The Court of Justice has given a judgment in the case Commission v UK on cross border group relief.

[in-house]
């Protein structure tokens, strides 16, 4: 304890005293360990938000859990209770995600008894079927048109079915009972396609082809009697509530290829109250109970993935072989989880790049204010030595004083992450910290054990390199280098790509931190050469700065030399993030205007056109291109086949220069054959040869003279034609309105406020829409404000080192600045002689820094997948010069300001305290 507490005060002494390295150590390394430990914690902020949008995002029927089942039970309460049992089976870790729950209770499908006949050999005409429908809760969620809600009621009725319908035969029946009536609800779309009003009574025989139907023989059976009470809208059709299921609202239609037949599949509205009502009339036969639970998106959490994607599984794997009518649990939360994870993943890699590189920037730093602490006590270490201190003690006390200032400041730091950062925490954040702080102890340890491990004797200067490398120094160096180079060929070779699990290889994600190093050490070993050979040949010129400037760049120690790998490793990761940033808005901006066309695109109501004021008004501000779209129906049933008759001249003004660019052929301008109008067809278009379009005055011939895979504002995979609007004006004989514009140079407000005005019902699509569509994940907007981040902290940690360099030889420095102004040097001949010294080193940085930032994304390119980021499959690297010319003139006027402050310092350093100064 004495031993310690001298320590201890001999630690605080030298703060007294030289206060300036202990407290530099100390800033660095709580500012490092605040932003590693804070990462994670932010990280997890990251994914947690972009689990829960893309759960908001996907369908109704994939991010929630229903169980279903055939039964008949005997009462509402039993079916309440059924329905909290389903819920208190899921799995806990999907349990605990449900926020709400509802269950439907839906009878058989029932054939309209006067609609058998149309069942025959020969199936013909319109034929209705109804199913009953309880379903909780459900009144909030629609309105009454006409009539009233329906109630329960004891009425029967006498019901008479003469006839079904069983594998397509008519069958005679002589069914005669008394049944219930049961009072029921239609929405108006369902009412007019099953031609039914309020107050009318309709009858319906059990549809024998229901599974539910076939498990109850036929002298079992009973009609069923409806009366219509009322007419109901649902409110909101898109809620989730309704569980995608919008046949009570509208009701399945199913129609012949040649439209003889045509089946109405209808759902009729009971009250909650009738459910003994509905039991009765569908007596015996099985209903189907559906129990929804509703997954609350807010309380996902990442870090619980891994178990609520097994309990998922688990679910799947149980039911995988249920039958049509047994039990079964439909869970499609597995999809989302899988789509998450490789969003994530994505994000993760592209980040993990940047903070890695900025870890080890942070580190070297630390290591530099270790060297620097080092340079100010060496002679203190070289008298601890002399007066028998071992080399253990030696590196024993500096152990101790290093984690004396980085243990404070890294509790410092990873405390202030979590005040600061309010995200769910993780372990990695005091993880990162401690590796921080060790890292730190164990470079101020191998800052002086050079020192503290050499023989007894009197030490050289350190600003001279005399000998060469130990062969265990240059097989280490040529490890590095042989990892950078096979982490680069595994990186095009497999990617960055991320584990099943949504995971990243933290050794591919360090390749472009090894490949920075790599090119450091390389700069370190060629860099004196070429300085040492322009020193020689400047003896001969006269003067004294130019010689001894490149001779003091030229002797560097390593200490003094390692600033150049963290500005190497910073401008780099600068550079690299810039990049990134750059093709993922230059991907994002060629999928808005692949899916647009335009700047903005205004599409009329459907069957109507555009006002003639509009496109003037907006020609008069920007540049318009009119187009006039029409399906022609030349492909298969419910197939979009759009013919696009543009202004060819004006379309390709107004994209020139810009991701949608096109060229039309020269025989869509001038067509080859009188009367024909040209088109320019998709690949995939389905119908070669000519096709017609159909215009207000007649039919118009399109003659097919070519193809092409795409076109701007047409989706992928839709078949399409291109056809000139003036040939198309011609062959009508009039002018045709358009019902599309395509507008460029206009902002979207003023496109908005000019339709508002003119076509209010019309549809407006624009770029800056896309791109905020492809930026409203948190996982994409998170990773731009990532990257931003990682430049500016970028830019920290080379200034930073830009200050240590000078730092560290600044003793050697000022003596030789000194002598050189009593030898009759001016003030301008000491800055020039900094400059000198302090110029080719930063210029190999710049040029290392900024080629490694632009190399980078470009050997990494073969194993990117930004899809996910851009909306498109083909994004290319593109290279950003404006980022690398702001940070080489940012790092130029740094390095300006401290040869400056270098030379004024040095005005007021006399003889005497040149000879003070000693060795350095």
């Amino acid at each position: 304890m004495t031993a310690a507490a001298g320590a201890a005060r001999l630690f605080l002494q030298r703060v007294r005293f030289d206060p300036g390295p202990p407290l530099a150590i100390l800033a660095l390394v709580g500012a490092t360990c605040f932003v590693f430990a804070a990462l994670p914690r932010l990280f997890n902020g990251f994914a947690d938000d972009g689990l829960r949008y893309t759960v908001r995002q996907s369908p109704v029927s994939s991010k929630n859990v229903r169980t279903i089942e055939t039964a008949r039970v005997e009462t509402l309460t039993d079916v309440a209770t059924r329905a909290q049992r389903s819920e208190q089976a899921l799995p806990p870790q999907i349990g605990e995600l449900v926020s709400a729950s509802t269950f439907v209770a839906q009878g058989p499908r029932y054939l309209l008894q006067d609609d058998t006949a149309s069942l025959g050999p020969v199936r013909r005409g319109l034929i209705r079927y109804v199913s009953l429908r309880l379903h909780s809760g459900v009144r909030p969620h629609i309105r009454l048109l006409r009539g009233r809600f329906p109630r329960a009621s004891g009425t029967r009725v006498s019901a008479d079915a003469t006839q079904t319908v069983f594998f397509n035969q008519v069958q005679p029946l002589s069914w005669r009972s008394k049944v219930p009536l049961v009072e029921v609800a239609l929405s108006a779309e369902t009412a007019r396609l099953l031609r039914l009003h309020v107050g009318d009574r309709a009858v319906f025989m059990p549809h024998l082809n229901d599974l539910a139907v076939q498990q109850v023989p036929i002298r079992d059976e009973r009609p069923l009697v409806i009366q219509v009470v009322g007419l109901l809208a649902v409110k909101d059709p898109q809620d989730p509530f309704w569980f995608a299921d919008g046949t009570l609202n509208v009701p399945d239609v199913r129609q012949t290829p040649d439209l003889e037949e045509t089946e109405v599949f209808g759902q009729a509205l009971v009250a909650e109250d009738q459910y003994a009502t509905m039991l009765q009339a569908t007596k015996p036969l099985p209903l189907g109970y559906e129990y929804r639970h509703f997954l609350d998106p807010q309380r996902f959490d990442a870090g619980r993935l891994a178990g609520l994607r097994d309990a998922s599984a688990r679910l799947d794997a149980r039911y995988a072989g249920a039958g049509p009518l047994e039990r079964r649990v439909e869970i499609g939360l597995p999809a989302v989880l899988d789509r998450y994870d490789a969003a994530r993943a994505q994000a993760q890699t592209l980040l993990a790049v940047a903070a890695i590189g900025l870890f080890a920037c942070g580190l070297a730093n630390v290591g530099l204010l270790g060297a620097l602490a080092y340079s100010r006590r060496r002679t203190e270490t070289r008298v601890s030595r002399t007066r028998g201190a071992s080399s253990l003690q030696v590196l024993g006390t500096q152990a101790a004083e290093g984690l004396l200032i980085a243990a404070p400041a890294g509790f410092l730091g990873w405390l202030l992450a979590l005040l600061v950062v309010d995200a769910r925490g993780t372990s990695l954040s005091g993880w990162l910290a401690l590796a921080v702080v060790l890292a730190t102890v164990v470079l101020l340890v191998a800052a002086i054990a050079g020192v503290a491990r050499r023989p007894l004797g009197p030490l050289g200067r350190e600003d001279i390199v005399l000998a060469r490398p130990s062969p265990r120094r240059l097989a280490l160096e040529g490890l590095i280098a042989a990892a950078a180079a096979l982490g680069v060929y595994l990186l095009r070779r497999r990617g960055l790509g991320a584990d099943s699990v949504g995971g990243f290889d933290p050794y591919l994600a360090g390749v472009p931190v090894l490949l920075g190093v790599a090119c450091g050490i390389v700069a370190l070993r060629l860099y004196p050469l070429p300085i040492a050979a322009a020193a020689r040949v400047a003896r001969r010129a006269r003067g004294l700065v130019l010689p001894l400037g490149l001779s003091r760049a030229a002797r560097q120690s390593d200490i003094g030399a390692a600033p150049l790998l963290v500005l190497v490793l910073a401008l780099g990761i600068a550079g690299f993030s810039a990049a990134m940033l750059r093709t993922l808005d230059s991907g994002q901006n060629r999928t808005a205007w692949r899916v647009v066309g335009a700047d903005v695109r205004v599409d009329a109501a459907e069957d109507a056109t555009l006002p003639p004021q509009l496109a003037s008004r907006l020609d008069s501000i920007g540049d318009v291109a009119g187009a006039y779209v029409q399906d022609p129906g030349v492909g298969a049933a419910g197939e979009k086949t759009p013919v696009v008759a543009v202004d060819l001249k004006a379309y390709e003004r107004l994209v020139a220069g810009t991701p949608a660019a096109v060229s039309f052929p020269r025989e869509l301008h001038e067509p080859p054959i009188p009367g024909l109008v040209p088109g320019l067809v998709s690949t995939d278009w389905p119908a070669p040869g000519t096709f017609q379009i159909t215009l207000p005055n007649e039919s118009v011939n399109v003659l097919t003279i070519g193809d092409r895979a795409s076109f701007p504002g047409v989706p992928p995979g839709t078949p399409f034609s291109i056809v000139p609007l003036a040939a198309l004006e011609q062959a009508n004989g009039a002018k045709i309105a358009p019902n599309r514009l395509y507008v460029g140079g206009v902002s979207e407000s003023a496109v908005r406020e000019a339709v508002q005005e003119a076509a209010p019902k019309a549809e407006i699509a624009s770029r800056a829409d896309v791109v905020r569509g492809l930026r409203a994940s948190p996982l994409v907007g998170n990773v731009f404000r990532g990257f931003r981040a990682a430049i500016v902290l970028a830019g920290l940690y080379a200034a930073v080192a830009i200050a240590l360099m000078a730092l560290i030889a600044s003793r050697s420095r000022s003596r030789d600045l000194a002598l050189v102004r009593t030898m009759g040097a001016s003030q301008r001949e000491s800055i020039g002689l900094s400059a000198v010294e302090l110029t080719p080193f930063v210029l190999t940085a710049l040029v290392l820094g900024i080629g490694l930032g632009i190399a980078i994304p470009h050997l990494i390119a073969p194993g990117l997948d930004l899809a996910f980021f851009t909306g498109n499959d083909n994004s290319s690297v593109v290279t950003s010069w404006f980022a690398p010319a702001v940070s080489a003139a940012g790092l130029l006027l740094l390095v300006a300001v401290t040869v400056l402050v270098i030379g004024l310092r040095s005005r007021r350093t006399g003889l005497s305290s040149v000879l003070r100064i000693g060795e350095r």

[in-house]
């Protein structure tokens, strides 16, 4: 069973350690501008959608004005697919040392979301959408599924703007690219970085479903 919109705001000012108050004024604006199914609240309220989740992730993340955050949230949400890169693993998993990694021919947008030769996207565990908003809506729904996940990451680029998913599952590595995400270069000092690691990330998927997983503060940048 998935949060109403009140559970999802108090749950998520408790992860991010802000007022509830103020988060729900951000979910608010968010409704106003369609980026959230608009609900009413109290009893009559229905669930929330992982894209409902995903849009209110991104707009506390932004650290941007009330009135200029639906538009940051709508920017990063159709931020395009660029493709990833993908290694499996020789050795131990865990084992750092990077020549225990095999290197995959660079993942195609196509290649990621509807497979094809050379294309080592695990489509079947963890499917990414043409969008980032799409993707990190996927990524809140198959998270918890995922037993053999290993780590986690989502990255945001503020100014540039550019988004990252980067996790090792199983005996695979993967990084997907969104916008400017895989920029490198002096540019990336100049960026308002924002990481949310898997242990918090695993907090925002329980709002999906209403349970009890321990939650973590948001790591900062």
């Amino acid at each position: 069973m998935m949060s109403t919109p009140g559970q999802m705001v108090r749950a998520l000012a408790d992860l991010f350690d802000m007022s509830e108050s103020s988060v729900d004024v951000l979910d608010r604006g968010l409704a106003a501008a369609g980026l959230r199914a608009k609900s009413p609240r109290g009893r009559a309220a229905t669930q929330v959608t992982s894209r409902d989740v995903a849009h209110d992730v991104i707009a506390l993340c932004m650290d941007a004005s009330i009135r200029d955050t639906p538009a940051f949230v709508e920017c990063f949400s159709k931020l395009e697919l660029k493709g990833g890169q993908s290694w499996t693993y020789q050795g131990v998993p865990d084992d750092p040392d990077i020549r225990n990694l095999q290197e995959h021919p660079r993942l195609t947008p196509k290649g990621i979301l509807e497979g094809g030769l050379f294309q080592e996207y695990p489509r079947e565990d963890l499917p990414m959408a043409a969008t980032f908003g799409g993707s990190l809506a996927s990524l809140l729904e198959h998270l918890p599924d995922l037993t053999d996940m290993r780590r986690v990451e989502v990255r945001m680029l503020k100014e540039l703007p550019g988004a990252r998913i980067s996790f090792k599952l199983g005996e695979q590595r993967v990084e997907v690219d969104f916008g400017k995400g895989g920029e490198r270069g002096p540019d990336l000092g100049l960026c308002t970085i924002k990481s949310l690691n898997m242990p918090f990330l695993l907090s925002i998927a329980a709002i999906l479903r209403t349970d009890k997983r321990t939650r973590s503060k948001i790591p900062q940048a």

In 2006, following the judgment of the Court of Justice in the Marks & Spencer case, the UK amended its legislation so as to allow cross-border group relief, subject to certain conditions. Under those provisions, now set out in the Corporation Tax Act 2010 (CTA 2010), a non-resident company must have exhausted all possibility of having the losses taken into account in the accounting period in which the losses were incurred or in previous accounting periods, and there must be no possibility of the losses being taken into account in future accounting periods. The CTA 2010 requires that the determination as to whether losses may be taken into account in future accounting periods must be made ‘as at the time immediately after the end' of the accounting period in which the losses were sustained. The Commission argues that the CTA 2010 rules make it virtually impossible for a resident parent company to obtain cross-border group relief, since in practice it allows the resident parent company to take such losses into account in only two situations: (i) where the legislation of the Member State of residence of the subsidiary concerned makes no provision for losses to be carried forward and (ii) where the subsidiary is put into liquidation before the end of the accounting period in which the loss was sustained. The Commission also argues that losses sustained before 1 April 2006 are excluded from cross-border group relief, inasmuch as the CTA 2010 provisions concerning that relief apply only to losses sustained after 1 April 2006, the date on which the new legislation entered into force. Considering, therefore, that those rules infringed the principle of freedom of establishment, the Commission brought an action before the Court of Justice. In today's judgment, the Court dismisses the action in its entirety.